- Applying the best available estimates of the social cost of GHG emissions (SC-GHG) to the incremental metric tons of each individual type of GHG emissions, which will allow monetization in U.S. dollars of the climate change effects expected from the incremental GHG emissions;
- Explaining how the proposed action and alternatives would help meet or detract from achieving climate action goals and commitments with “more than a statement that emissions from a proposed Federal action or its alternatives represent only a small fraction of global or domestic emissions”;
- Discussing available scientific literature to help explain the real-world effects associated with an increase in GHG emissions; and
- Providing accessible comparisons to help the public and decision-makers understand GHG emissions in more familiar terms.
With respect to reasonable alternatives, NEPA requires federal agencies to consider “a range of reasonable alternatives, as well as reasonable mitigation measures if not already included in the proposed action or alternatives.” The Interim Guidance clarifies that agencies should compare the anticipated levels of GHG emissions from each alternative, as well as mitigation measures, to allow the public and the decision-maker to make “an informed choice.” However, the Interim Guidance is clear that “neither NEPA, the CEQ Regulations, [n]or this guidance require the decision maker to select the alternative with the lowest net GHG emissions or climate costs or the greatest net climate benefits.” Rather, it suggests that agencies should evaluate alternatives that may have lower GHG emissions and should identify the alternative with the lowest net GHG emissions or the greatest climate benefit among the alternatives considered.
With respect to an agency’s consideration of direct and indirect effects, the Interim Guidance provides that agencies should attempt to quantify all reasonably foreseeable direct and indirect GHG emissions of their proposed actions and disclose the information and assumptions used in that process. Where information on direct or indirect emissions is not readily available, the Interim Guidance recommends that agencies make an effort to develop a range of potential emissions, including, in the case of fossil fuel extraction or transportation, a “full burn” scenario, which assumes that all of the available resources will be combusted and produces an upper bound estimate of GHG emissions. Where a proposed action would alter the supply of certain types of energy resources, the Interim Guidance suggests that agencies “conduct substitution analys[es] to provide more information on how a proposed action and its alternatives are projected to affect the resulting resource or energy mix, including resulting GHG emissions.”
On the issue of cumulative effects — those effects resulting from the incremental effects of the action when added to other past, present, and reasonably foreseeable actions regardless of what agency or person undertakes those actions — the Interim Guidance raises the issue of environmental justice and recommends that agencies should consider whether certain communities might experience disproportionate cumulative effects. To this end, CEQ also recommends that agencies consider ongoing efforts to incorporate principles of environmental justice into their various programs, policies, and initiatives, and to consider the extent to which effects of climate change in conjunction with those of the proposed action may result in disproportionally high adverse impacts on communities of color, low-income communities, tribal nations, and Indigenous communities.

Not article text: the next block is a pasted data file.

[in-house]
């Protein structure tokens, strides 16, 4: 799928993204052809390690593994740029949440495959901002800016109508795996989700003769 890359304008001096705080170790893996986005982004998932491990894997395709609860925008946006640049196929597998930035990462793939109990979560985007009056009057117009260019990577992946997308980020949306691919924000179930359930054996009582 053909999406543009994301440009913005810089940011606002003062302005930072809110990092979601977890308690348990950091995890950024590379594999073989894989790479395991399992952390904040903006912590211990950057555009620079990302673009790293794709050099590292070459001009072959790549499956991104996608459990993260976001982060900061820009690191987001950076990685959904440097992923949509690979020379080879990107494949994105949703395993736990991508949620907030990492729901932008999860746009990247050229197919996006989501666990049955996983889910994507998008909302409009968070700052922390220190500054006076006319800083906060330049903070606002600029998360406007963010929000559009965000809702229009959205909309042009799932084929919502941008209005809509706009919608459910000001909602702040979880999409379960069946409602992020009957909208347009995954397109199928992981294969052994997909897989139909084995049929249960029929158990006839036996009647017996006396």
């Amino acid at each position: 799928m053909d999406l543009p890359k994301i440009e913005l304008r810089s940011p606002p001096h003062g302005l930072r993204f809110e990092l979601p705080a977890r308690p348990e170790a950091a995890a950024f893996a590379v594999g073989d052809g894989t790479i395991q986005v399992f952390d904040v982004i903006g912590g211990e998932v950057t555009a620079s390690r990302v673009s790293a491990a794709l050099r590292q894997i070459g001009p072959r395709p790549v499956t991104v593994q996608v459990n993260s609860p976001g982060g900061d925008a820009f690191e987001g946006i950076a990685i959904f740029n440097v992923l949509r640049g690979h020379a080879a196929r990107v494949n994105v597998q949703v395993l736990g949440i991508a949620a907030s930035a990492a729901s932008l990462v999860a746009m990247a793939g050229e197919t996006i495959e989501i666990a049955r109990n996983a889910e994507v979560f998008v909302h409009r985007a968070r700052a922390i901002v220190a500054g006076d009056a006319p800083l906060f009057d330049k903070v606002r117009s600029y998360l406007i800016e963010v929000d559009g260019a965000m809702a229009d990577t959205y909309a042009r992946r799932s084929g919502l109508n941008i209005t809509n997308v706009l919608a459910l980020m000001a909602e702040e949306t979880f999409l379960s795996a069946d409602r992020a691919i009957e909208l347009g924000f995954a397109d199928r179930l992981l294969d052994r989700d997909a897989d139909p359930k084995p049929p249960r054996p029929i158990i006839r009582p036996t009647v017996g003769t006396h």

The Interim Guidance also provides that federal agencies should consider the ongoing impacts of climate change and the foreseeable state of the environment on the proposed action and alternatives, including when evaluating project design, siting, alternatives, climate change resilience, and adaptation over time. The Interim Guidance also recommends that agencies “consider mitigation measures that will avoid or reduce GHG emissions” and “mitigate GHG emissions to the greatest extent possible.” Specifically, the Interim Guidance recommends that agencies should summarize and incorporate by reference the most relevant chapters of national climate assessment reports prepared by either the U.S. Global Change Research Program or the Intergovernmental Panel on Climate Change and should be generally aware of “the evolving body of scientific information as more refined estimates of the effects of climate change … become available.” It also provides that agencies may incorporate by reference other NEPA reviews, including programmatic studies, management plans, research, or other relevant useful information, provided they were “conducted within a reasonable timeframe of the proposed action under consideration such that underlying assumptions are still applicable.”
Finally, the Interim Guidance discusses how agencies can best use the NEPA scoping process to determine the extent to which a more detailed analysis of climate change and GHG emissions is appropriate and provides that agencies are free to develop their own practices for framing NEPA reviews.
CEQ seeks comment on the Interim Guidance and states that it plans “to either revise the guidance in response to public comments or finalize the interim guidance.” Comments are due 60 days after publication in the Federal Register or by March 10.